Looking for a new computer? You may want to look for those that meet the new Energy Star 5.0 version for energy-efficient computers and monitors.
The new efficiency standards for desktop and notebook computers go into effect July 1, 2009, while those for computer displays under 30 inches goes into effect Oct. 30 and standards for displays of 30 to 60 inches take effect on January 30, 2010.
Yes, there are two different requirements for computers and monitors, and several upgrades to the previous Energy Star 4.0 version.
For a computer to be listed as an Energy Star model and bear its logo, there are idle, sleep, standby, power supply and power management requirements, as well as on-mode power consumption requirements based on formulae. Several different categories of computers are included, with those for more robust notebooks with two-core systems (like Intel’s Core Duo processors) and desktops with four cores or 4GB of system memory added this time.
Power management requirements include shipping a computer set to go into sleep mode within 30 minutes or inactivity and integrated or notebook computers display modes to go to sleep after 15 minutes—though you can set your system to go to sleep even sooner.
The new 5.0 spec for computers uses Typical Energy Consumption (TEC) for a standard. That means desktops and notebooks must meet an annual electricity use estimate, measured in kilowatt-hours (kWh) and scaled by an assumed typical usage model. Energy Star 5.0 desktops must use 148 to 234 kWh or less, while Energy Star 5.0 notebook computers must use 40 to 88.5 kWh or less per year, depending on what category the computer or notebook is in (see below).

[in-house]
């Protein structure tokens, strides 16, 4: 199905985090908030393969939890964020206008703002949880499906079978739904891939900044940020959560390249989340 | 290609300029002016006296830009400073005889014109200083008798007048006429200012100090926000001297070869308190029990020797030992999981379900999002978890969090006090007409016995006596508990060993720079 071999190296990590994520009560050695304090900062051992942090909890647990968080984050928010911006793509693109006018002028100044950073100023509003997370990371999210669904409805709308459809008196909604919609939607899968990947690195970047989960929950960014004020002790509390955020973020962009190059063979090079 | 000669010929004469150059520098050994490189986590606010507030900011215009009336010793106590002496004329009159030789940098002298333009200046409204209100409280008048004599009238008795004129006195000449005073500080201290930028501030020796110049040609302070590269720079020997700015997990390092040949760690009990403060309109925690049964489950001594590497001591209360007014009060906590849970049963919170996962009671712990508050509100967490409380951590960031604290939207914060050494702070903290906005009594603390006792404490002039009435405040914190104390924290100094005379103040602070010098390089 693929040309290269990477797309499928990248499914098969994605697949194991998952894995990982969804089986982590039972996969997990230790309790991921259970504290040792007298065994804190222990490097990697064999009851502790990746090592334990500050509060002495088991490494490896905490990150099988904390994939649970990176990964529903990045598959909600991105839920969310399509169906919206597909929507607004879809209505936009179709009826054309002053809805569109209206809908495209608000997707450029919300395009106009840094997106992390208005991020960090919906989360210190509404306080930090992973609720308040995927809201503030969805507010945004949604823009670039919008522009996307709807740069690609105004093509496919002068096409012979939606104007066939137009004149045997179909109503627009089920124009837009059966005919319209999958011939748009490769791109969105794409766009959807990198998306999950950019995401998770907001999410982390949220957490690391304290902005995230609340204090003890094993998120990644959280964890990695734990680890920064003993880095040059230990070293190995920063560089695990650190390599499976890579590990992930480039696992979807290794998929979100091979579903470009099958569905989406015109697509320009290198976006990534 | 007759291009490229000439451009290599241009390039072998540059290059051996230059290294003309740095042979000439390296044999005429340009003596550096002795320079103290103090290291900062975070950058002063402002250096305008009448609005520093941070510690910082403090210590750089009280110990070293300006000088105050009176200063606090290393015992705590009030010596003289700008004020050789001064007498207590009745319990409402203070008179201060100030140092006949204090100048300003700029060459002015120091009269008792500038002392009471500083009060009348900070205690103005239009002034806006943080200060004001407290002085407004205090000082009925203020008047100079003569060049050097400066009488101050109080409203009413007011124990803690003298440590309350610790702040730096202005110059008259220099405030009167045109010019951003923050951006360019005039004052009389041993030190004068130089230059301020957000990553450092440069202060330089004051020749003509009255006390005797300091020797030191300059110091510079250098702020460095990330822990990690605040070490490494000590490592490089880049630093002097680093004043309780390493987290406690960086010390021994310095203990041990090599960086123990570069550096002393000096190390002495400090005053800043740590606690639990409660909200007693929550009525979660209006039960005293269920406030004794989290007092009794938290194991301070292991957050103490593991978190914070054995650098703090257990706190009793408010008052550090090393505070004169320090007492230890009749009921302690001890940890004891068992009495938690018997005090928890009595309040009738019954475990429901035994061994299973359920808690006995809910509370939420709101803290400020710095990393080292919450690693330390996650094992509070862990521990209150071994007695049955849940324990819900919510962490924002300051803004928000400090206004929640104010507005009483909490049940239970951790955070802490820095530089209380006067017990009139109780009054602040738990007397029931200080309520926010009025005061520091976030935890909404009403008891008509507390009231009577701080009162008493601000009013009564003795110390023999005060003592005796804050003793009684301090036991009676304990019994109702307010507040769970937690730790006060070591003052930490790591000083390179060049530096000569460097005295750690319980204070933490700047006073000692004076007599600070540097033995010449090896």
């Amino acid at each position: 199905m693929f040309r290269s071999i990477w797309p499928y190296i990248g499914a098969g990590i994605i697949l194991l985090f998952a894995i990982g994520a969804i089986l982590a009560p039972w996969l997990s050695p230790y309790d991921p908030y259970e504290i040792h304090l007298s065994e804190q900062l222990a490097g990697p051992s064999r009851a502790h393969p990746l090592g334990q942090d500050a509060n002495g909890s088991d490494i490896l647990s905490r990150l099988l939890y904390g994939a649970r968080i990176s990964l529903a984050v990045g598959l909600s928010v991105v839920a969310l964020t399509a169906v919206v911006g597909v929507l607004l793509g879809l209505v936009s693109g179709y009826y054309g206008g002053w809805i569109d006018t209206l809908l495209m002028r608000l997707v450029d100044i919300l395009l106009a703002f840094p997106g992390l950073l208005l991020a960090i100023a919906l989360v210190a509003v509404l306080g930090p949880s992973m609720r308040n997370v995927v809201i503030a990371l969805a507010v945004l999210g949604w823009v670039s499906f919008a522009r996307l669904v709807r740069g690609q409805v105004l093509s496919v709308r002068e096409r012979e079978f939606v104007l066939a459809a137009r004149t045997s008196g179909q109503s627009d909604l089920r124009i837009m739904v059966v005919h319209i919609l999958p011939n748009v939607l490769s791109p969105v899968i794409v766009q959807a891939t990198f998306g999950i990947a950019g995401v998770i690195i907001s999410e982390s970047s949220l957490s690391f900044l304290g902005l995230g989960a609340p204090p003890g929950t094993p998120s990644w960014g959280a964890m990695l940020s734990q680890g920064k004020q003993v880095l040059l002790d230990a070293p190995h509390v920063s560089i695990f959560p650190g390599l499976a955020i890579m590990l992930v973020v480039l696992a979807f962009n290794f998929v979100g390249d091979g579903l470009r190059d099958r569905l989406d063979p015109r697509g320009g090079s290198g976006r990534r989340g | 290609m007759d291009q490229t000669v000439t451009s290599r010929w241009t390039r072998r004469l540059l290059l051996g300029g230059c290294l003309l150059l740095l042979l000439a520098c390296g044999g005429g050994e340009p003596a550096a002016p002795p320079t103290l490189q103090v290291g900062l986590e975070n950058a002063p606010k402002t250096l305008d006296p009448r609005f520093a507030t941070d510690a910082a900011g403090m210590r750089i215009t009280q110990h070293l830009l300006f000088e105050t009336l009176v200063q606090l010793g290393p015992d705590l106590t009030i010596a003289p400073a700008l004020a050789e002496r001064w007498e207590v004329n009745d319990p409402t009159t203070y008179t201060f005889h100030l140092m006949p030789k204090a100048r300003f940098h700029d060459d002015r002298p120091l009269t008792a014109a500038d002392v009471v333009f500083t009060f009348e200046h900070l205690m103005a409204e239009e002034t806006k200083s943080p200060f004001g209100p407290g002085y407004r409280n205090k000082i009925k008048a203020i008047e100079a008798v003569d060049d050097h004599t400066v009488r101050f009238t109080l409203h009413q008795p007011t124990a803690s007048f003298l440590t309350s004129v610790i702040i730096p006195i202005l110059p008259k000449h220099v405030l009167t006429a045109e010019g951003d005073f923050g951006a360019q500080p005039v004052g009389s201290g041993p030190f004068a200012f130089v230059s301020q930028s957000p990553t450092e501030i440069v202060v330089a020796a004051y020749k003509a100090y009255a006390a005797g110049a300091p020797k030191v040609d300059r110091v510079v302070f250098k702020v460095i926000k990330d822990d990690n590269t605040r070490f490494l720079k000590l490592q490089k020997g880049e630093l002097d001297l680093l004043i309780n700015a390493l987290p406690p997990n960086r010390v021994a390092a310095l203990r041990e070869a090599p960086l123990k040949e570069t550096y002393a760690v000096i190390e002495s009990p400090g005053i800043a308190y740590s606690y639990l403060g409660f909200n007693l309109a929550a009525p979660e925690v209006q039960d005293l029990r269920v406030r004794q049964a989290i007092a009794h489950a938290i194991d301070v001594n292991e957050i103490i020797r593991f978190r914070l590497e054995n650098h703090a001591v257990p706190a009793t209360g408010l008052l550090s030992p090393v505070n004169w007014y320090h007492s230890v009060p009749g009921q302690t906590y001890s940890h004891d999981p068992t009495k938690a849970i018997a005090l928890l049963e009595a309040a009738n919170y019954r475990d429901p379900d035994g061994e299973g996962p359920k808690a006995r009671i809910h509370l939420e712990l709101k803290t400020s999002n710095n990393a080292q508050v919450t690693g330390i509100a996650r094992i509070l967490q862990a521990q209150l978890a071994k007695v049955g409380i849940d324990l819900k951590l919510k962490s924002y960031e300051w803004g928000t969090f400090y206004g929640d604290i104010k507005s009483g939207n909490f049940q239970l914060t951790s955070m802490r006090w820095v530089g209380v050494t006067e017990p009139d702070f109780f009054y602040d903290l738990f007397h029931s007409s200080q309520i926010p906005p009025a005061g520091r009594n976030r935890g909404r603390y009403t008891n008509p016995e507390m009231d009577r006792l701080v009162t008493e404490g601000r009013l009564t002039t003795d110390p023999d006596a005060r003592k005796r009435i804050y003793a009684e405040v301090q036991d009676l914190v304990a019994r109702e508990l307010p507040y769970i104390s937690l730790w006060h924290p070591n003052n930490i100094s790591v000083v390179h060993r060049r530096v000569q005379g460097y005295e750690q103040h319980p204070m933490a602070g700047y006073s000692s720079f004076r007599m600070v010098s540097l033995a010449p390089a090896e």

- Category A (All non-category B, C, D, computers and notebooks)—148 kWh desktops/40 kWh notebooks.
- Category B (2 physical cores and 2GB or more system memory)—175 kWh desktops/53 kWh notebooks.
- Category C (More than two physical cores and 2GB or more system memory or a discrete GPU (graphic processing unit)—209 kWh desktops/88.5 kWh notebooks.
- Category D: Four or more physical cores and 4GB or more system memory or a discrete GPU with frame buffer width greater than 128-bit—234 kWh desktops.
Requirements for power supplies in computers was upped to 85 percent efficiency of internal power supplies at 50 percent and 82 percent efficiency at 20 percent and 100 percent rated output. Computers with external power supply must meet Energy Star version 2.0 for external power supplies. These power supplies are rated at 86 percent to 87 percent efficiency, and will have a Roman numeral V on their backs.
Energy Star 5.0 monitors must meet on mode qualification as well, plus use less than 2 watts while in sleep mode and less than 1 watt while in “standby,” also known as “off.” (Many computers and consumer electronics continue to draw an electrical charge when turned off but left plugged in.)
Here are the on-mode energy requirements for Energy Star 5.0 displays:
Displays shipped with automatic brightness control can qualify for Energy Star 5.0 as well.
Small-scale servers and thin clients, as well as fax machines and scanners are also included in the new Energy Star 5.0 specifications.
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Steven Castle is Electronic House's managing editor. he has been writing about consumer electronics, homes and energy efficiency topics for two decades. He is also the co-founder of GreenTech Advocates